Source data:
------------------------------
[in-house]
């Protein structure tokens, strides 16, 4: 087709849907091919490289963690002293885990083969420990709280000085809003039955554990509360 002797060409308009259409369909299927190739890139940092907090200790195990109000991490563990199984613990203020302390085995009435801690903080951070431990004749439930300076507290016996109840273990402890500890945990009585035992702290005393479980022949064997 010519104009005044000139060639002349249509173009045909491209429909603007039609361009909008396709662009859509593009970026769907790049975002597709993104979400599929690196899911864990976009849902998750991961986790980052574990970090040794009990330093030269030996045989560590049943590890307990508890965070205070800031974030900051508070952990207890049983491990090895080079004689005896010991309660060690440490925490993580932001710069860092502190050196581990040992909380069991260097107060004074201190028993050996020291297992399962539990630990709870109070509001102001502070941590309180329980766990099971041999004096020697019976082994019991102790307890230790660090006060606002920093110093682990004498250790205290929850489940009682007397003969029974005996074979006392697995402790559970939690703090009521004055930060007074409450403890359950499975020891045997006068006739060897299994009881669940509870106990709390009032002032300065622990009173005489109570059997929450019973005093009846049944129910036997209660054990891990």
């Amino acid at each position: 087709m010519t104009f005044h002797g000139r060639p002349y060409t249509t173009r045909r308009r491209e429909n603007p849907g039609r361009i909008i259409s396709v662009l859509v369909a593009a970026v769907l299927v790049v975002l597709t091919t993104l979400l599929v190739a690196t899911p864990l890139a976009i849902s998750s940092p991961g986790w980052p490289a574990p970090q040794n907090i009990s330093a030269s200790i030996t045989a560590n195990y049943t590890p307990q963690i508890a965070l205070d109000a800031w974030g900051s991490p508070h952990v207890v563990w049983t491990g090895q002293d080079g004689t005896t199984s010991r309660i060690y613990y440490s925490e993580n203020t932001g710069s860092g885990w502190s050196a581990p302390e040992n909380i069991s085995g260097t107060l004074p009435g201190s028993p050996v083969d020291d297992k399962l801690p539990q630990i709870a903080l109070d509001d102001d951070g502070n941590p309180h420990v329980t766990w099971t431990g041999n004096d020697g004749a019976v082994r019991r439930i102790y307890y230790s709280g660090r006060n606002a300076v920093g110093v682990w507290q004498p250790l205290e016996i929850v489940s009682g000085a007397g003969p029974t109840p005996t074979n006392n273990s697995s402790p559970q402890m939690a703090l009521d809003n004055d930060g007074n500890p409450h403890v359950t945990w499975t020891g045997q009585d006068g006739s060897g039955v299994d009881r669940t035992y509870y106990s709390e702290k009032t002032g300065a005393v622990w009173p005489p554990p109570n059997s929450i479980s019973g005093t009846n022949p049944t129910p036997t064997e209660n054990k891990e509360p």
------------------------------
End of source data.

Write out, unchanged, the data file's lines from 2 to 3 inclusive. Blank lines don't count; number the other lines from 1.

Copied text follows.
């Protein structure tokens, strides 16, 4: 087709849907091919490289963690002293885990083969420990709280000085809003039955554990509360 002797060409308009259409369909299927190739890139940092907090200790195990109000991490563990199984613990203020302390085995009435801690903080951070431990004749439930300076507290016996109840273990402890500890945990009585035992702290005393479980022949064997 010519104009005044000139060639002349249509173009045909491209429909603007039609361009909008396709662009859509593009970026769907790049975002597709993104979400599929690196899911864990976009849902998750991961986790980052574990970090040794009990330093030269030996045989560590049943590890307990508890965070205070800031974030900051508070952990207890049983491990090895080079004689005896010991309660060690440490925490993580932001710069860092502190050196581990040992909380069991260097107060004074201190028993050996020291297992399962539990630990709870109070509001102001502070941590309180329980766990099971041999004096020697019976082994019991102790307890230790660090006060606002920093110093682990004498250790205290929850489940009682007397003969029974005996074979006392697995402790559970939690703090009521004055930060007074409450403890359950499975020891045997006068006739060897299994009881669940509870106990709390009032002032300065622990009173005489109570059997929450019973005093009846049944129910036997209660054990891990």
């Amino acid at each position: 087709m010519t104009f005044h002797g000139r060639p002349y060409t249509t173009r045909r308009r491209e429909n603007p849907g039609r361009i909008i259409s396709v662009l859509v369909a593009a970026v769907l299927v790049v975002l597709t091919t993104l979400l599929v190739a690196t899911p864990l890139a976009i849902s998750s940092p991961g986790w980052p490289a574990p970090q040794n907090i009990s330093a030269s200790i030996t045989a560590n195990y049943t590890p307990q963690i508890a965070l205070d109000a800031w974030g900051s991490p508070h952990v207890v563990w049983t491990g090895q002293d080079g004689t005896t199984s010991r309660i060690y613990y440490s925490e993580n203020t932001g710069s860092g885990w502190s050196a581990p302390e040992n909380i069991s085995g260097t107060l004074p009435g201190s028993p050996v083969d020291d297992k399962l801690p539990q630990i709870a903080l109070d509001d102001d951070g502070n941590p309180h420990v329980t766990w099971t431990g041999n004096d020697g004749a019976v082994r019991r439930i102790y307890y230790s709280g660090r006060n606002a300076v920093g110093v682990w507290q004498p250790l205290e016996i929850v489940s009682g000085a007397g003969p029974t109840p005996t074979n006392n273990s697995s402790p559970q402890m939690a703090l009521d809003n004055d930060g007074n500890p409450h403890v359950t945990w499975t020891g045997q009585d006068g006739s060897g039955v299994d009881r669940t035992y509870y106990s709390e702290k009032t002032g300065a005393v622990w009173p005489p554990p109570n059997s929450i479980s019973g005093t009846n022949p049944t129910p036997t064997e209660n054990k891990e509360p």